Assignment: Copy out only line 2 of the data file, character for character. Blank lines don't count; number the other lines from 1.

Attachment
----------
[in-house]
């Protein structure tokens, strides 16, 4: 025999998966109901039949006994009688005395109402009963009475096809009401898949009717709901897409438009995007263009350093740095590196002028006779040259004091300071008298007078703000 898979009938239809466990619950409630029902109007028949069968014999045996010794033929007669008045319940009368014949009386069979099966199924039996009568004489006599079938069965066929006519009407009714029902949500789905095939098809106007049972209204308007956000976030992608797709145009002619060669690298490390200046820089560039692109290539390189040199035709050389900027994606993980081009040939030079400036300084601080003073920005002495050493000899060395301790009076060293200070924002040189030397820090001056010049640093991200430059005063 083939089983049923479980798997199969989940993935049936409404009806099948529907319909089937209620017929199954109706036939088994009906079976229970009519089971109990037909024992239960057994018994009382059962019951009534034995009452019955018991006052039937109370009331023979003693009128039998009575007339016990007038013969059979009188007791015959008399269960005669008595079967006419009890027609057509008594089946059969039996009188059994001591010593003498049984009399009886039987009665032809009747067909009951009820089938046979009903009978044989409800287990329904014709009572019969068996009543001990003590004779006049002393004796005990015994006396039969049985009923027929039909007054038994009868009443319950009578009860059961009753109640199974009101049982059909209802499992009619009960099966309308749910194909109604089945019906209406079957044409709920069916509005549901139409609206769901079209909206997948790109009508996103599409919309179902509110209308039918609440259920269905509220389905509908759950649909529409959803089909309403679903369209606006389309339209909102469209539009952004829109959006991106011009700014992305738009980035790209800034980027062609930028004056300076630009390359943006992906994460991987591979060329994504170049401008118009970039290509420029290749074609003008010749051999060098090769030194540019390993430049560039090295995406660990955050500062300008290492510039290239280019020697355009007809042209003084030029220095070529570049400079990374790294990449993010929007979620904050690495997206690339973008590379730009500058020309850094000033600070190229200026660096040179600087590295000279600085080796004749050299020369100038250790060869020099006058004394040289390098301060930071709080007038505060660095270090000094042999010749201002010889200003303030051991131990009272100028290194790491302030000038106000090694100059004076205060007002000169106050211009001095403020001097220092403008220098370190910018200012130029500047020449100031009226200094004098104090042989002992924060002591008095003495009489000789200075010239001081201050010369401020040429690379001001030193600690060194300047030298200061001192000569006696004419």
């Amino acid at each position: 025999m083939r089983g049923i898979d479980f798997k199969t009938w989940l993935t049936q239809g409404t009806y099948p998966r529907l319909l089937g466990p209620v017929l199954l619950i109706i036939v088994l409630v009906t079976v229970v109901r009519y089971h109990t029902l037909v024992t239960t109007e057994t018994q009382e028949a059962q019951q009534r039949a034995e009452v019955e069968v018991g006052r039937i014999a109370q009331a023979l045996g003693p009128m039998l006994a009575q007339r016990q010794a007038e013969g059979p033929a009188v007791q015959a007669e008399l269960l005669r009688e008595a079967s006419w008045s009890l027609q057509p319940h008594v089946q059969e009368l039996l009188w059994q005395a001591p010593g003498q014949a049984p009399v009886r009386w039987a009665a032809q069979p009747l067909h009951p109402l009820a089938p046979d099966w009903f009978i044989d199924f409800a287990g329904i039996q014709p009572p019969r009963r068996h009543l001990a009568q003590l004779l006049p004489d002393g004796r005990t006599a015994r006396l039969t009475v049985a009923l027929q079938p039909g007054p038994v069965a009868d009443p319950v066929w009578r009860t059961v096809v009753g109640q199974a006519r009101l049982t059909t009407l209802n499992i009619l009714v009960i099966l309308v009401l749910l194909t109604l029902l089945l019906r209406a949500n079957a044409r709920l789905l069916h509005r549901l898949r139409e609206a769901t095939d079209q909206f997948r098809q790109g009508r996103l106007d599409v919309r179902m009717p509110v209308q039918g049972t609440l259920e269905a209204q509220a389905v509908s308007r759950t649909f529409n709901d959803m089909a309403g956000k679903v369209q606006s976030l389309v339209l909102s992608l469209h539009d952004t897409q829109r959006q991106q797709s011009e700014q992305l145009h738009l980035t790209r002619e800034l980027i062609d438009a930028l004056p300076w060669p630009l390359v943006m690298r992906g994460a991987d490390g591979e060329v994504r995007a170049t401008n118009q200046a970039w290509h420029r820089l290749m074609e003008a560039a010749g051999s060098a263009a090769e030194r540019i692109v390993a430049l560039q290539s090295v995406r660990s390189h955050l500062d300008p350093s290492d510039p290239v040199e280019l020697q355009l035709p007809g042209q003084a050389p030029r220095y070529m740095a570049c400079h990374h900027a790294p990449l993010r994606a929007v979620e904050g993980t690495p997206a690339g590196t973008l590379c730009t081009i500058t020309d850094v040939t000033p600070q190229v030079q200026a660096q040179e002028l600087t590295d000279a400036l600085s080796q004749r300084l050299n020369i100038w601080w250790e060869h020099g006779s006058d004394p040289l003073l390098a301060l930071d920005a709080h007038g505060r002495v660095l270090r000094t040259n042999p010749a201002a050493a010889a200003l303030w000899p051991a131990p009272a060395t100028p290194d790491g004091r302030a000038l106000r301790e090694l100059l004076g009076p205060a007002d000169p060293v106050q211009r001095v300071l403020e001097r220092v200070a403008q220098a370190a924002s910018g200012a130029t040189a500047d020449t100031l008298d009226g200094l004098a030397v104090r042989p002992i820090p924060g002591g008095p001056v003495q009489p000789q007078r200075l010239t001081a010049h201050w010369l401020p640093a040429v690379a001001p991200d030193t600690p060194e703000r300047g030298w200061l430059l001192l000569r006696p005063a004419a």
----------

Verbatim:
């Protein structure tokens, strides 16, 4: 025999998966109901039949006994009688005395109402009963009475096809009401898949009717709901897409438009995007263009350093740095590196002028006779040259004091300071008298007078703000 898979009938239809466990619950409630029902109007028949069968014999045996010794033929007669008045319940009368014949009386069979099966199924039996009568004489006599079938069965066929006519009407009714029902949500789905095939098809106007049972209204308007956000976030992608797709145009002619060669690298490390200046820089560039692109290539390189040199035709050389900027994606993980081009040939030079400036300084601080003073920005002495050493000899060395301790009076060293200070924002040189030397820090001056010049640093991200430059005063 083939089983049923479980798997199969989940993935049936409404009806099948529907319909089937209620017929199954109706036939088994009906079976229970009519089971109990037909024992239960057994018994009382059962019951009534034995009452019955018991006052039937109370009331023979003693009128039998009575007339016990007038013969059979009188007791015959008399269960005669008595079967006419009890027609057509008594089946059969039996009188059994001591010593003498049984009399009886039987009665032809009747067909009951009820089938046979009903009978044989409800287990329904014709009572019969068996009543001990003590004779006049002393004796005990015994006396039969049985009923027929039909007054038994009868009443319950009578009860059961009753109640199974009101049982059909209802499992009619009960099966309308749910194909109604089945019906209406079957044409709920069916509005549901139409609206769901079209909206997948790109009508996103599409919309179902509110209308039918609440259920269905509220389905509908759950649909529409959803089909309403679903369209606006389309339209909102469209539009952004829109959006991106011009700014992305738009980035790209800034980027062609930028004056300076630009390359943006992906994460991987591979060329994504170049401008118009970039290509420029290749074609003008010749051999060098090769030194540019390993430049560039090295995406660990955050500062300008290492510039290239280019020697355009007809042209003084030029220095070529570049400079990374790294990449993010929007979620904050690495997206690339973008590379730009500058020309850094000033600070190229200026660096040179600087590295000279600085080796004749050299020369100038250790060869020099006058004394040289390098301060930071709080007038505060660095270090000094042999010749201002010889200003303030051991131990009272100028290194790491302030000038106000090694100059004076205060007002000169106050211009001095403020001097220092403008220098370190910018200012130029500047020449100031009226200094004098104090042989002992924060002591008095003495009489000789200075010239001081201050010369401020040429690379001001030193600690060194300047030298200061001192000569006696004419």